This year’s introductory field session was held between the 6th and the 11th of September in the city of Pontarlier, a typical and breath-taking representation of the Franche-Comté region.
The introductory field session is multifaceted and dynamic in nature, keeping the students on their toes as they have to utilise and refresh their practical skills, theoretical knowledge, and presentation abilities. For some students, this was their first time exploring the French Jura and understanding the different areas and landscapes it has to offer; lower areas predominated by pastures (where the comté cheese originates from) and higher silvo-pastural altitudes, used for cattle grazing in grassland and dynamic forest stands.
Students had to choose one of three different subjects to work on over the course of this session:
- Investigating the Lynx, a mascot for the Franche-Comté region, with guidance from Renaud Scheifler
- Exploring the relations between raptors and small mammals in the Jura region, with guidance from Francis Raoul
- Examining the effects of rock crushing, with guidance from François Gillet
The work of this field session under the supervision of the mentioned professors helped the students learn essential fieldwork techniques such as camera trapping, scat identification, track identification, floristic surveys using quadrats, and avian surveying methods.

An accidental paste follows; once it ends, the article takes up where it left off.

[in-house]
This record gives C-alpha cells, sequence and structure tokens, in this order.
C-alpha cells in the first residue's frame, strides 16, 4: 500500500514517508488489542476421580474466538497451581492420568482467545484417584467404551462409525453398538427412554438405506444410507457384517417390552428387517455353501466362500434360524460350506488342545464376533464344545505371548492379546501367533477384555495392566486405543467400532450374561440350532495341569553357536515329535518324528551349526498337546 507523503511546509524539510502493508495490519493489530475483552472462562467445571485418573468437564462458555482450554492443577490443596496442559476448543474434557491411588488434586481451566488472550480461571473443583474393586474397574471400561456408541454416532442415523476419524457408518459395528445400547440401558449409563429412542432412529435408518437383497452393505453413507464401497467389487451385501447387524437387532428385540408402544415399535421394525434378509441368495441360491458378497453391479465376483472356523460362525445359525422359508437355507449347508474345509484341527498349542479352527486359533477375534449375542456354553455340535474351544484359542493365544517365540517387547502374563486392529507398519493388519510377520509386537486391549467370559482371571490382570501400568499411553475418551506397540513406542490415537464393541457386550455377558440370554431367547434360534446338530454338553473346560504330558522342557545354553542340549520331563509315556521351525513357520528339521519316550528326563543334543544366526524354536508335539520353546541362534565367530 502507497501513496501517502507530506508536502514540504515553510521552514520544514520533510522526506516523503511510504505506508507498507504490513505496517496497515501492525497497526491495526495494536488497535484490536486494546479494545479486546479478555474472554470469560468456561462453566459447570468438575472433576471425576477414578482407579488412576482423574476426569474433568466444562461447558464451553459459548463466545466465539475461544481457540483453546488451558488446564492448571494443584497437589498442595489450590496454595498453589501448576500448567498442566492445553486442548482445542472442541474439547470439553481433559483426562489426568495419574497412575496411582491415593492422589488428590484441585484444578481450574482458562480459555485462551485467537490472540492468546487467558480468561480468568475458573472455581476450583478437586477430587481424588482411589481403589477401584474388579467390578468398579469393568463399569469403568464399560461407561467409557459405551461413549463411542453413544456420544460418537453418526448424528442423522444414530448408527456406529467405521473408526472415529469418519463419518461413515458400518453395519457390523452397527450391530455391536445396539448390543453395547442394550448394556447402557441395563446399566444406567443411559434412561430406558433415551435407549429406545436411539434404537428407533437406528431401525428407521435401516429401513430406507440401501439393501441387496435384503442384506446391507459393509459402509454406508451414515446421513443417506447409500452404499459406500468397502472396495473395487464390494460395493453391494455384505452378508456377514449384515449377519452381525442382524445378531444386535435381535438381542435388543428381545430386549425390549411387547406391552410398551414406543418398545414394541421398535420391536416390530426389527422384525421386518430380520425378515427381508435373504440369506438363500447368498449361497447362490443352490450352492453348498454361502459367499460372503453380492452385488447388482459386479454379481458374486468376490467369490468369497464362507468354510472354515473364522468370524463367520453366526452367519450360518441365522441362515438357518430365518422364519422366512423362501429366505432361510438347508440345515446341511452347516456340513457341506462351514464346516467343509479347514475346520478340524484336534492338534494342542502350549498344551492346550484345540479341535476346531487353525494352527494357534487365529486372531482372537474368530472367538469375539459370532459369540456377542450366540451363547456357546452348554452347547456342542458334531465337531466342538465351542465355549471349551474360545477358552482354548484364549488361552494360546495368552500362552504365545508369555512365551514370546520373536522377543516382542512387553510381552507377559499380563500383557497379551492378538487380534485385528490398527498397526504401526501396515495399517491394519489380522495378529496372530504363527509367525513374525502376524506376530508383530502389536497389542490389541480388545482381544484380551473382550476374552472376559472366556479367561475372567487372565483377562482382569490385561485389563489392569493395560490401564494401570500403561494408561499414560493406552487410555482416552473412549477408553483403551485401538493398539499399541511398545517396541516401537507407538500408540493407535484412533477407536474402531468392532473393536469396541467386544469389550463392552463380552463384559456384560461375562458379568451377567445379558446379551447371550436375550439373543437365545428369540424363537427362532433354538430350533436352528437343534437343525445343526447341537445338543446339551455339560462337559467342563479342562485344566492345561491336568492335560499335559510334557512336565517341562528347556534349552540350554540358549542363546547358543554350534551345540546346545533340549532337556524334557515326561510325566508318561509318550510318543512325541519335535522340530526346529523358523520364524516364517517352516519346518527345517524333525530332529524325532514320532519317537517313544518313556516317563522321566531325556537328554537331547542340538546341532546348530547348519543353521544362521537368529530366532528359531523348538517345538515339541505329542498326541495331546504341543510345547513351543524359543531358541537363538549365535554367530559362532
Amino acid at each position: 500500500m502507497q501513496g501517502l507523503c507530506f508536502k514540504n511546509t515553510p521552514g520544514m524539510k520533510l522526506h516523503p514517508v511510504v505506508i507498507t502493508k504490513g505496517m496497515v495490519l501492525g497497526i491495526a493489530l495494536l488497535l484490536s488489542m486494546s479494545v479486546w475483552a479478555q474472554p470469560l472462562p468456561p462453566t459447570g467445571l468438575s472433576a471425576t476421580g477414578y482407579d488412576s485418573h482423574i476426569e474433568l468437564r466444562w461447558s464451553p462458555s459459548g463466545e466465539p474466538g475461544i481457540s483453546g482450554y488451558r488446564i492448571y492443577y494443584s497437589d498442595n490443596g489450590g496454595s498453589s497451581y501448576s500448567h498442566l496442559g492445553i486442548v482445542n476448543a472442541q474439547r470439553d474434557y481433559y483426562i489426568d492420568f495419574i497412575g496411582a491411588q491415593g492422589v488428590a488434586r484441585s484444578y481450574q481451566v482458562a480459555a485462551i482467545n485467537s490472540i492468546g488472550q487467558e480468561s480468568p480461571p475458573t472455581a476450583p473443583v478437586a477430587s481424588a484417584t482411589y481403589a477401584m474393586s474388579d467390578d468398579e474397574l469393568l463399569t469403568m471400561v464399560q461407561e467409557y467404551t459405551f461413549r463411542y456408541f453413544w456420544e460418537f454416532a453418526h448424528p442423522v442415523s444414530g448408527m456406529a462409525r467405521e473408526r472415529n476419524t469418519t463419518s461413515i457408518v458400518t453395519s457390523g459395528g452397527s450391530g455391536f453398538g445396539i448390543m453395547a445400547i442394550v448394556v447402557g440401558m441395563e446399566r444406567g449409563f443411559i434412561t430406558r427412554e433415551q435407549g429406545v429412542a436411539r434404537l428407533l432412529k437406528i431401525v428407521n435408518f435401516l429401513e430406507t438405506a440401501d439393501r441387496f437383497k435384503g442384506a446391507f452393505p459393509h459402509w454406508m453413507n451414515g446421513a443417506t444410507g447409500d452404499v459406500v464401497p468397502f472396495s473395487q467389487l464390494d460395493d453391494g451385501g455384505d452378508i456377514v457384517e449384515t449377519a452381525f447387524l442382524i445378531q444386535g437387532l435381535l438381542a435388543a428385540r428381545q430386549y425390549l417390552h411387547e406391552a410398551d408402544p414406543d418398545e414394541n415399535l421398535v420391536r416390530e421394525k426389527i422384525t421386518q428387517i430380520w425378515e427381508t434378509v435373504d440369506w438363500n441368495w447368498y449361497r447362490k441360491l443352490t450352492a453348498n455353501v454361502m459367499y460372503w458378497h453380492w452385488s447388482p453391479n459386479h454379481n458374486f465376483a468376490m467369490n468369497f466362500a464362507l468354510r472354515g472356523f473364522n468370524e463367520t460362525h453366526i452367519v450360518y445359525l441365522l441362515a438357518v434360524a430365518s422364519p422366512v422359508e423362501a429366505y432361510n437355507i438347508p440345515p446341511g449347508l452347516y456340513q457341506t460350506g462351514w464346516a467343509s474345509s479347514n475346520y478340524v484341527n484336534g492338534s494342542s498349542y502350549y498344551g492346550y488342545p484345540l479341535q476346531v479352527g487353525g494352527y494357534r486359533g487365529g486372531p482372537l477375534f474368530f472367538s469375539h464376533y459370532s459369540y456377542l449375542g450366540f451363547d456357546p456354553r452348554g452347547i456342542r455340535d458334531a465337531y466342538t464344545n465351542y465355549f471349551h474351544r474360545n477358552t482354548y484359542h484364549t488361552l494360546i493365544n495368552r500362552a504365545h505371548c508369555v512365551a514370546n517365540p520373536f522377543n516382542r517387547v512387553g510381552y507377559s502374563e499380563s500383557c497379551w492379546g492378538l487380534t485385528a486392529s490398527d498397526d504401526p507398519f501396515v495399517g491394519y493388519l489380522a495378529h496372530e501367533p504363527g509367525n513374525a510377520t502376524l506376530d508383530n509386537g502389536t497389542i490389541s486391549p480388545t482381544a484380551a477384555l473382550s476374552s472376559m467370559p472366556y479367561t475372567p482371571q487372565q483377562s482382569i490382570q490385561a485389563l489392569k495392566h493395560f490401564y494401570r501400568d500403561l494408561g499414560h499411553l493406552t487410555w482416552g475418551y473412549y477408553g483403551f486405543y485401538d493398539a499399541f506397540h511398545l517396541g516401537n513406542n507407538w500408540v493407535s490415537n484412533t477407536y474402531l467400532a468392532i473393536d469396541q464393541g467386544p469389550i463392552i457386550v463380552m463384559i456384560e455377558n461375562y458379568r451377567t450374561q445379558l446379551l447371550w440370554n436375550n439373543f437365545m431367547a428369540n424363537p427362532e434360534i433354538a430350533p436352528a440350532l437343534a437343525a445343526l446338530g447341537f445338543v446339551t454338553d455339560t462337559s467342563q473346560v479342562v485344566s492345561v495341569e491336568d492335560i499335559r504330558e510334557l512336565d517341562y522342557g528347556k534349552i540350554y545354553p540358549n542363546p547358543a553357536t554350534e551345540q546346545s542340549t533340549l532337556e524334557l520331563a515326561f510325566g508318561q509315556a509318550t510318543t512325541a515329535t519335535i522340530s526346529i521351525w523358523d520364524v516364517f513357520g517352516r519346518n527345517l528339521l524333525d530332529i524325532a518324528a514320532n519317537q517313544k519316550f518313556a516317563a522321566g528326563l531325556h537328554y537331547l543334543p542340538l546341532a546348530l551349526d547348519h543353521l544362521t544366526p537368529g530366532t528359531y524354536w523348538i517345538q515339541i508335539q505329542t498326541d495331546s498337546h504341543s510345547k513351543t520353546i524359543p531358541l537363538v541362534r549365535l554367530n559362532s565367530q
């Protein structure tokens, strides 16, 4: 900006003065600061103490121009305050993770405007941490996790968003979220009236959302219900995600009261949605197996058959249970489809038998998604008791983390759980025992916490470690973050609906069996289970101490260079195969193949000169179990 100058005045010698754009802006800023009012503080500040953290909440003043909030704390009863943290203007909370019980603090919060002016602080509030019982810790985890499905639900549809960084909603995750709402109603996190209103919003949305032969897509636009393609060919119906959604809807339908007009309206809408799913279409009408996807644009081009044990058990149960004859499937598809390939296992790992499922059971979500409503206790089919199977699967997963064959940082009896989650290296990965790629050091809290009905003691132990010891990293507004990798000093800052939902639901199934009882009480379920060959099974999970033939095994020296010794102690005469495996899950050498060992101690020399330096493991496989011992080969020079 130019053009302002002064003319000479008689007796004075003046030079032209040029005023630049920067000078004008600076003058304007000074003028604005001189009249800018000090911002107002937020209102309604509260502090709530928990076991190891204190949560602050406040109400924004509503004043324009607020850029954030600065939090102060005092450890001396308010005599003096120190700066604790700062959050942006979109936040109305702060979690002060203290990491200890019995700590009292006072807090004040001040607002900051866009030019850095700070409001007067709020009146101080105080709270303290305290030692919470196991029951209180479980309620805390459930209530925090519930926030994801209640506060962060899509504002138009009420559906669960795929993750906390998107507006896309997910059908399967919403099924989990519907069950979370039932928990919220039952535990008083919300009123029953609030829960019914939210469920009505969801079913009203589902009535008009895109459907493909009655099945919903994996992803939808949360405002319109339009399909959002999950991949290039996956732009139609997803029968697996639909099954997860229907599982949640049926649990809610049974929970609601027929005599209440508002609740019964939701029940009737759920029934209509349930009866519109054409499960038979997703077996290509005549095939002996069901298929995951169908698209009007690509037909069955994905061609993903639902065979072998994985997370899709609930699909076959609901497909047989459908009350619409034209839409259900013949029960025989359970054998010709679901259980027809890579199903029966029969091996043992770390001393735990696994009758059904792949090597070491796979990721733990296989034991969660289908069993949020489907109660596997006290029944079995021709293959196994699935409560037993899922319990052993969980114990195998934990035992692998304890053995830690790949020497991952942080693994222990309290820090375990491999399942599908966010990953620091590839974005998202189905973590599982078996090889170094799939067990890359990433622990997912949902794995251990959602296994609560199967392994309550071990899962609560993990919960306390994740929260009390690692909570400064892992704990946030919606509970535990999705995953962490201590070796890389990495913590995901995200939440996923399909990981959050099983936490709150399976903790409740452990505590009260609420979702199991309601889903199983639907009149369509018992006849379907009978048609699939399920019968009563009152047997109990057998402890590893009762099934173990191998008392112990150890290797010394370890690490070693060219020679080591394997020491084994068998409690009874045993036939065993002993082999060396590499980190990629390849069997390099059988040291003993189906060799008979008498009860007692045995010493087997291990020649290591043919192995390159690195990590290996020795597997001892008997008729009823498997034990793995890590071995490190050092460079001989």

The introductory field session was, like every year, a pretty intense and challenging task for the students who work separately on their respective projects, generally waking up very early in the morning and working on their protocols until midnight most nights. However, this session is always a great way for students to get to know each other and create moments of convivial dining with their peers and professors, as well as moments of teamwork and exercise playing ports together such as ping pong and foosball in their spare time.
Traveling together in the shared cars to Pontarlier, sharing one big house together, organising meals and shopping for food with the professors, and introducing the international students to the delicacies of the region create a very warm and special way for the few chosen students of the Master to get to know each other and respect each other’s cultures.
At the end of the week each group presented their protocol and were open to questions from peers, then were evaluated by the professors. This session set the standard for work and ambience for students of their future time together; hard work, hands on participation, and maximising the amount of time spotting native flora and fauna of the French Jura.
Among the local wildlife spotted during the sessions, the students cited Red Kites, Buzzards, Western marsh Harriers, Cows, Sheep, Red Foxes, and Badgers.